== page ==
EAF2016 ACEA Jonnaert .pdf



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Going digital:
Connected and automated vehicles
EUROPEAN AUTOMOTIVE FORUM 2016
BRUSSELS, BELGIUM

Erik Jonnaert
Secretary General

Sunday, 17 January 2016

ACEA MEMBERS

2

GOING DIGITAL
Connected vehicle

Automated vehicle
3

CONNECTIVITY: SHAPING THE INDUSTRY
• Automotive industry – largest EU private investor in R&D
o €41.5 billion per year

• Economic impact from automated driving
o Estimated global market of 44 million vehicles by 2030 (BCG)
o United Kingdom alone (KPMG):
 up to €70 billion per year by 2030 (+1% GDP)
 320,000 new jobs by 2030

o New jobs across the value chain
o Wider economic impact: increased productivity, reduced traffic congestion,
and efficiency gains in transport system
4

SOCIETAL BENEFITS
• Safe vehicles
o Vehicle to infrastructure
o Vehicle to vehicle communications

• Clean vehicles
o Traffic & parking management
o Reducing traffic congestion

• Efficient mobility
o Urban mobility solutions
o New business models
5

NEW ALLIANCES AND PARTNERSHIPS
• Connectivity will mean working together with
non-automotive partners to respond to
consumer demand …
• … as well as developing new services around
new technologies with other sectors

• Increasing convergence between sectors

6

NEW BUSINESS MODELS
• New business models offering new
mobility solutions
o for example, OEM car sharing schemes
 Quicar (VW)
 Car2Go (Daimler)
 DriveNow (BMW)

• Mobility services will complement
existing business models

7

SMARTER MEANS MORE SUSTAINABLE
Connectivity, automation &
intelligent transport systems
More
sustainable,
more efficient
mobility
Decarbonising transport

8

CHALLENGES
• Strengthen connectivity
o
o
o
o

Improve network coverage (high-speed broadband) and reliability
Data coordination: infrastructure to handle data for millions of cars
Data communicated by vehicles and infrastructure must be accurate and reliable
Urban planning: appropriate infrastructure is needed

• Facilitate uptake
o Standards (European and global)
o Interoperability
o Choice and availability of connected vehicles
9

CHALLENGES
• Ensure security, privacy & collaboration
o Third-party access to vehicle data
o Guarantee vehicle safety, security and integrity
o Clear legal liability
(especially in case of third-party apps and access)
o Protection of personal data
o Cross-border data flows

10

REGULATORY CHALLENGES

• Privacy
protection
• Data security &
protection
• Third-party
access
• Standards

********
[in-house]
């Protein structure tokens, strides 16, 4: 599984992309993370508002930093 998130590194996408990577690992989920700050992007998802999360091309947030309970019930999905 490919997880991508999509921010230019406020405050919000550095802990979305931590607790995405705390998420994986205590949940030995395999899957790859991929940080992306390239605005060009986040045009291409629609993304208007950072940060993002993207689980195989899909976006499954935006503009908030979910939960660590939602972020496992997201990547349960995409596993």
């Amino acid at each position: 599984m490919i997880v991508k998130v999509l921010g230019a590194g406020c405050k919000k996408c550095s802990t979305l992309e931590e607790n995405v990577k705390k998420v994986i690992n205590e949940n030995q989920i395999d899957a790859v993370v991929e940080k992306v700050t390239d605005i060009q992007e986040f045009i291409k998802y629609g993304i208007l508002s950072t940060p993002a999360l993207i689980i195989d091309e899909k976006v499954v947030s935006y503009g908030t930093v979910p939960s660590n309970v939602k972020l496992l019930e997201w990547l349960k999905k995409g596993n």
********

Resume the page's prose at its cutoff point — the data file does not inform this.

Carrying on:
Connectivity
& ITS

Automation

• Legal liability
• Consumer acceptance
• Infrastructure

• Type approval
• Authorisation
to test on
public roads
• Liability:
Vienna
Convention
• Change in
driver
involvement

11

RESPONSE FROM POLICY MAKERS
• Global / UN level
o Changes to Vienna and Geneva Conventions
o Update of UNECE Regulation 79 on type approval of steering equipment

• EU level
o Commission: several initiatives by DG Move, Connect, Growth , Justice, and R&I

• National level
o Dutch EU Presidency: focus on automated and connected driving
o Various pilot initiatives, including testing of automated vehicles on public roads
12

WHAT DO OEMS SEE AS
THE RIGHT CONDITIONS
FOR CONNECTED DRIVING?

13

OBJECTIVES
• Protect the driver and his/her privacy
• Allow for secure and safe connectivity
• Clarify roles and responsibilities

14

CONDITIONS FOR CONNECTIVITY
• Data is the currency of the digital world
o Giving third parties unlimited and uncontrolled
access to vehicle data would create serious
issues of personal data protection, security,
safety, liability and competition

• Protection of personal data is paramount
o No data sharing without contract or consent
 ACEA data protection principles: ‘privacy by design’
15

CONDITIONS FOR CONNECTIVITY
• No third-party access without security, safety & liability
o A vehicle is not a smartphone or a PC that can be rebooted
o Vehicle manufacturers cannot be held liable for third-party apps
o Address liability of third parties
(including road operators, mobile telecommunications operators,
internet providers and third-party service providers)

16

CONDITIONS FOR CONNECTIVITY
• Extended vehicle provides the best technical solution
o Set of interfaces and means of data storage
 Embedded and/or off-board
 Managed by vehicle manufacturer

o Data access in accordance with clearly defined
technical, data protection & competition rules
o Safe and secure
o Access should be given to specific data sets
17

CONCLUSIONS
• Connected driving presents the opportunity to reinvent
the driving experience and create new mobility solutions
• Safety and security are key drivers for success
• Need for a coherent and consistent policy framework to
enable and accelerate the deployment of connectivity
technology
18

THANK YOU
FOR YOUR
ATTENTION
@acea_eu
www.acea.be

19



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